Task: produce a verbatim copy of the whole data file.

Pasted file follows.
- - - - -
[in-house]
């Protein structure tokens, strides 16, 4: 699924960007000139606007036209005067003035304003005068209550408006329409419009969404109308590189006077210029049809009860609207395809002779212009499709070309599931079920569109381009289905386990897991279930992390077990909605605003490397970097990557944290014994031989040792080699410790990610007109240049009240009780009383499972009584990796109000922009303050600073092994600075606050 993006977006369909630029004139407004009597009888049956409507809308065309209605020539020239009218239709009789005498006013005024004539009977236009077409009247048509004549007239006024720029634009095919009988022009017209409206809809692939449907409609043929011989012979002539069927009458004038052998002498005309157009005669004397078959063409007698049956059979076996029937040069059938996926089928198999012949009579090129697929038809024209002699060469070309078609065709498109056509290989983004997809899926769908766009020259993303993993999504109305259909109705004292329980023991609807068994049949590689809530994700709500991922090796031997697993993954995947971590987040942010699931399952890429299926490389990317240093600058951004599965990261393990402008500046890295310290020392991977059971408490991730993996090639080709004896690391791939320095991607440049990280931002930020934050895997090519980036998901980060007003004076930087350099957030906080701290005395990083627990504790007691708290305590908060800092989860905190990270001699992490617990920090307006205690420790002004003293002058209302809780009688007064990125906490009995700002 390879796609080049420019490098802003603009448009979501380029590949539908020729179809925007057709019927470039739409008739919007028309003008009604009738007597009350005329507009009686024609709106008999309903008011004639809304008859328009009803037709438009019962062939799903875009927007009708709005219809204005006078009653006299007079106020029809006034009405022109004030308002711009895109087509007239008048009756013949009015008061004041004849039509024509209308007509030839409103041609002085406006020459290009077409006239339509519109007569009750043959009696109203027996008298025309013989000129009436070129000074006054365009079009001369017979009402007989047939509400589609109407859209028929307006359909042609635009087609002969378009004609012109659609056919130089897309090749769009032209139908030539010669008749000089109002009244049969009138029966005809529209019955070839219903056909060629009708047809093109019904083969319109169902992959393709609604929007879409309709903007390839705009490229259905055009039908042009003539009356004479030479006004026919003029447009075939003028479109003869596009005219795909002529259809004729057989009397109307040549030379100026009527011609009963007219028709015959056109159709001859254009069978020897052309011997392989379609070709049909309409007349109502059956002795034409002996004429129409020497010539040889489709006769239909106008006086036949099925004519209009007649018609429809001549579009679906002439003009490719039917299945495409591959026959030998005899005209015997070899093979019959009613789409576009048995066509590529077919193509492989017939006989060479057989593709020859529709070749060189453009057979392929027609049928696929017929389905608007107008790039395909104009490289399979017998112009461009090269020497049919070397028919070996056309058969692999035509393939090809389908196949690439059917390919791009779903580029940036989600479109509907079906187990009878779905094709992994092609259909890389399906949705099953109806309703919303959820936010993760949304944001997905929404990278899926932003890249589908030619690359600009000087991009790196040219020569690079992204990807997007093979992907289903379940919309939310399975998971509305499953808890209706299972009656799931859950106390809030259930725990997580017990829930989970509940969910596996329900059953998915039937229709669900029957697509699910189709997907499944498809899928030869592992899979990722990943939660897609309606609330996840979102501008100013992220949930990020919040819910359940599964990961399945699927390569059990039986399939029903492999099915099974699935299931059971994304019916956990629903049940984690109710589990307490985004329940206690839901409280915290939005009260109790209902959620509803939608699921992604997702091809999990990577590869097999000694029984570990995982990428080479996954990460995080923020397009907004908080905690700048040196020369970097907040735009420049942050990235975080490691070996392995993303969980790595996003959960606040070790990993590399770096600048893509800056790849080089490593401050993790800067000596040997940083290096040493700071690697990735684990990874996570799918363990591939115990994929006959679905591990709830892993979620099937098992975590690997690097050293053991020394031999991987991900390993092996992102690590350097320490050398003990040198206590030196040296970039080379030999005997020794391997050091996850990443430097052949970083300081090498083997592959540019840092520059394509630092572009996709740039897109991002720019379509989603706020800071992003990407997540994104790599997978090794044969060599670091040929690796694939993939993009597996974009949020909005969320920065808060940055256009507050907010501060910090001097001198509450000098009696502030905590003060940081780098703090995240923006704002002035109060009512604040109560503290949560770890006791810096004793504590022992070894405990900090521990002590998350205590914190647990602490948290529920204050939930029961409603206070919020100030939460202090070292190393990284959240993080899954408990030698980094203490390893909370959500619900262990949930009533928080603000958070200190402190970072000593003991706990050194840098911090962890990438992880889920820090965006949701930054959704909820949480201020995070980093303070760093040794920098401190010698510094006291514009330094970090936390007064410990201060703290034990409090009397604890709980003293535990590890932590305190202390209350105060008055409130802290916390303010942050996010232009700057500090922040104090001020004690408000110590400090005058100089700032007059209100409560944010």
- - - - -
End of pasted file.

[in-house]
């Protein structure tokens, strides 16, 4: 699924960007000139606007036209005067003035304003005068209550408006329409419009969404109308590189006077210029049809009860609207395809002779212009499709070309599931079920569109381009289905386990897991279930992390077990909605605003490397970097990557944290014994031989040792080699410790990610007109240049009240009780009383499972009584990796109000922009303050600073092994600075606050 993006977006369909630029004139407004009597009888049956409507809308065309209605020539020239009218239709009789005498006013005024004539009977236009077409009247048509004549007239006024720029634009095919009988022009017209409206809809692939449907409609043929011989012979002539069927009458004038052998002498005309157009005669004397078959063409007698049956059979076996029937040069059938996926089928198999012949009579090129697929038809024209002699060469070309078609065709498109056509290989983004997809899926769908766009020259993303993993999504109305259909109705004292329980023991609807068994049949590689809530994700709500991922090796031997697993993954995947971590987040942010699931399952890429299926490389990317240093600058951004599965990261393990402008500046890295310290020392991977059971408490991730993996090639080709004896690391791939320095991607440049990280931002930020934050895997090519980036998901980060007003004076930087350099957030906080701290005395990083627990504790007691708290305590908060800092989860905190990270001699992490617990920090307006205690420790002004003293002058209302809780009688007064990125906490009995700002 390879796609080049420019490098802003603009448009979501380029590949539908020729179809925007057709019927470039739409008739919007028309003008009604009738007597009350005329507009009686024609709106008999309903008011004639809304008859328009009803037709438009019962062939799903875009927007009708709005219809204005006078009653006299007079106020029809006034009405022109004030308002711009895109087509007239008048009756013949009015008061004041004849039509024509209308007509030839409103041609002085406006020459290009077409006239339509519109007569009750043959009696109203027996008298025309013989000129009436070129000074006054365009079009001369017979009402007989047939509400589609109407859209028929307006359909042609635009087609002969378009004609012109659609056919130089897309090749769009032209139908030539010669008749000089109002009244049969009138029966005809529209019955070839219903056909060629009708047809093109019904083969319109169902992959393709609604929007879409309709903007390839705009490229259905055009039908042009003539009356004479030479006004026919003029447009075939003028479109003869596009005219795909002529259809004729057989009397109307040549030379100026009527011609009963007219028709015959056109159709001859254009069978020897052309011997392989379609070709049909309409007349109502059956002795034409002996004429129409020497010539040889489709006769239909106008006086036949099925004519209009007649018609429809001549579009679906002439003009490719039917299945495409591959026959030998005899005209015997070899093979019959009613789409576009048995066509590529077919193509492989017939006989060479057989593709020859529709070749060189453009057979392929027609049928696929017929389905608007107008790039395909104009490289399979017998112009461009090269020497049919070397028919070996056309058969692999035509393939090809389908196949690439059917390919791009779903580029940036989600479109509907079906187990009878779905094709992994092609259909890389399906949705099953109806309703919303959820936010993760949304944001997905929404990278899926932003890249589908030619690359600009000087991009790196040219020569690079992204990807997007093979992907289903379940919309939310399975998971509305499953808890209706299972009656799931859950106390809030259930725990997580017990829930989970509940969910596996329900059953998915039937229709669900029957697509699910189709997907499944498809899928030869592992899979990722990943939660897609309606609330996840979102501008100013992220949930990020919040819910359940599964990961399945699927390569059990039986399939029903492999099915099974699935299931059971994304019916956990629903049940984690109710589990307490985004329940206690839901409280915290939005009260109790209902959620509803939608699921992604997702091809999990990577590869097999000694029984570990995982990428080479996954990460995080923020397009907004908080905690700048040196020369970097907040735009420049942050990235975080490691070996392995993303969980790595996003959960606040070790990993590399770096600048893509800056790849080089490593401050993790800067000596040997940083290096040493700071690697990735684990990874996570799918363990591939115990994929006959679905591990709830892993979620099937098992975590690997690097050293053991020394031999991987991900390993092996992102690590350097320490050398003990040198206590030196040296970039080379030999005997020794391997050091996850990443430097052949970083300081090498083997592959540019840092520059394509630092572009996709740039897109991002720019379509989603706020800071992003990407997540994104790599997978090794044969060599670091040929690796694939993939993009597996974009949020909005969320920065808060940055256009507050907010501060910090001097001198509450000098009696502030905590003060940081780098703090995240923006704002002035109060009512604040109560503290949560770890006791810096004793504590022992070894405990900090521990002590998350205590914190647990602490948290529920204050939930029961409603206070919020100030939460202090070292190393990284959240993080899954408990030698980094203490390893909370959500619900262990949930009533928080603000958070200190402190970072000593003991706990050194840098911090962890990438992880889920820090965006949701930054959704909820949480201020995070980093303070760093040794920098401190010698510094006291514009330094970090936390007064410990201060703290034990409090009397604890709980003293535990590890932590305190202390209350105060008055409130802290916390303010942050996010232009700057500090922040104090001020004690408000110590400090005058100089700032007059209100409560944010």